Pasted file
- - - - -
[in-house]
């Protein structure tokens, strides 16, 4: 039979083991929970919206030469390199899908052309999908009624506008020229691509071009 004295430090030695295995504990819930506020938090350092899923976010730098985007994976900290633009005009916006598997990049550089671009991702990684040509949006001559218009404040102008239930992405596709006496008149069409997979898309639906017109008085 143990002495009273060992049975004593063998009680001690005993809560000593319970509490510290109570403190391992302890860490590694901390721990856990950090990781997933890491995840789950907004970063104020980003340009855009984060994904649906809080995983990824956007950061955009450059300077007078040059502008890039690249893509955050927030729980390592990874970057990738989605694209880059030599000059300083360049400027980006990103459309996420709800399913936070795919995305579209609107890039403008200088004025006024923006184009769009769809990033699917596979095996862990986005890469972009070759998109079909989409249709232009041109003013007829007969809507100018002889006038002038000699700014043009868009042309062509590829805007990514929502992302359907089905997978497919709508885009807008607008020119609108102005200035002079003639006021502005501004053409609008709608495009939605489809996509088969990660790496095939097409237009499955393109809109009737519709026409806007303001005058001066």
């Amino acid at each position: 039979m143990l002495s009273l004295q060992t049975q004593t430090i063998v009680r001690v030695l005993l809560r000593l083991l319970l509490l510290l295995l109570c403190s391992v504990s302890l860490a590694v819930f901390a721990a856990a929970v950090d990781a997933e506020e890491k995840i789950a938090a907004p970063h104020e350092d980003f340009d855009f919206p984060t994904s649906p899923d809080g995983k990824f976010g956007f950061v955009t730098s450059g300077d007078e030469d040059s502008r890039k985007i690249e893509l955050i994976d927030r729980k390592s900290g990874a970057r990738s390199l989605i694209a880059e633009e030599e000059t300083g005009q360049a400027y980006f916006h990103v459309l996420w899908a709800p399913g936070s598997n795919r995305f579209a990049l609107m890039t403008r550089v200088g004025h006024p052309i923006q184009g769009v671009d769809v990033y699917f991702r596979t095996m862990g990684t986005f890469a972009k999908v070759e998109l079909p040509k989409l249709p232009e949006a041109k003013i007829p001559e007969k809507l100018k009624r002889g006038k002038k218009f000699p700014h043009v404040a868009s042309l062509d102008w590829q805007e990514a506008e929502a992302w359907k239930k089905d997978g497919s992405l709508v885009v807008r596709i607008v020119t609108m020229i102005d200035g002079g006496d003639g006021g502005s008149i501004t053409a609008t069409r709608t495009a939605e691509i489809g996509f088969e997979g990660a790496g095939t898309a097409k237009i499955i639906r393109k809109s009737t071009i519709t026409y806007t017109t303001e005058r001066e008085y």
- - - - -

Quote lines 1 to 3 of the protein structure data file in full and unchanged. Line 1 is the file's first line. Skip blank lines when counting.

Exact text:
[in-house]
């Protein structure tokens, strides 16, 4: 039979083991929970919206030469390199899908052309999908009624506008020229691509071009 004295430090030695295995504990819930506020938090350092899923976010730098985007994976900290633009005009916006598997990049550089671009991702990684040509949006001559218009404040102008239930992405596709006496008149069409997979898309639906017109008085 143990002495009273060992049975004593063998009680001690005993809560000593319970509490510290109570403190391992302890860490590694901390721990856990950090990781997933890491995840789950907004970063104020980003340009855009984060994904649906809080995983990824956007950061955009450059300077007078040059502008890039690249893509955050927030729980390592990874970057990738989605694209880059030599000059300083360049400027980006990103459309996420709800399913936070795919995305579209609107890039403008200088004025006024923006184009769009769809990033699917596979095996862990986005890469972009070759998109079909989409249709232009041109003013007829007969809507100018002889006038002038000699700014043009868009042309062509590829805007990514929502992302359907089905997978497919709508885009807008607008020119609108102005200035002079003639006021502005501004053409609008709608495009939605489809996509088969990660790496095939097409237009499955393109809109009737519709026409806007303001005058001066």
């Amino acid at each position: 039979m143990l002495s009273l004295q060992t049975q004593t430090i063998v009680r001690v030695l005993l809560r000593l083991l319970l509490l510290l295995l109570c403190s391992v504990s302890l860490a590694v819930f901390a721990a856990a929970v950090d990781a997933e506020e890491k995840i789950a938090a907004p970063h104020e350092d980003f340009d855009f919206p984060t994904s649906p899923d809080g995983k990824f976010g956007f950061v955009t730098s450059g300077d007078e030469d040059s502008r890039k985007i690249e893509l955050i994976d927030r729980k390592s900290g990874a970057r990738s390199l989605i694209a880059e633009e030599e000059t300083g005009q360049a400027y980006f916006h990103v459309l996420w899908a709800p399913g936070s598997n795919r995305f579209a990049l609107m890039t403008r550089v200088g004025h006024p052309i923006q184009g769009v671009d769809v990033y699917f991702r596979t095996m862990g990684t986005f890469a972009k999908v070759e998109l079909p040509k989409l249709p232009e949006a041109k003013i007829p001559e007969k809507l100018k009624r002889g006038k002038k218009f000699p700014h043009v404040a868009s042309l062509d102008w590829q805007e990514a506008e929502a992302w359907k239930k089905d997978g497919s992405l709508v885009v807008r596709i607008v020119t609108m020229i102005d200035g002079g006496d003639g006021g502005s008149i501004t053409a609008t069409r709608t495009a939605e691509i489809g996509f088969e997979g990660a790496g095939t898309a097409k237009i499955i639906r393109k809109s009737t071009i519709t026409y806007t017109t303001e005058r001066e008085y």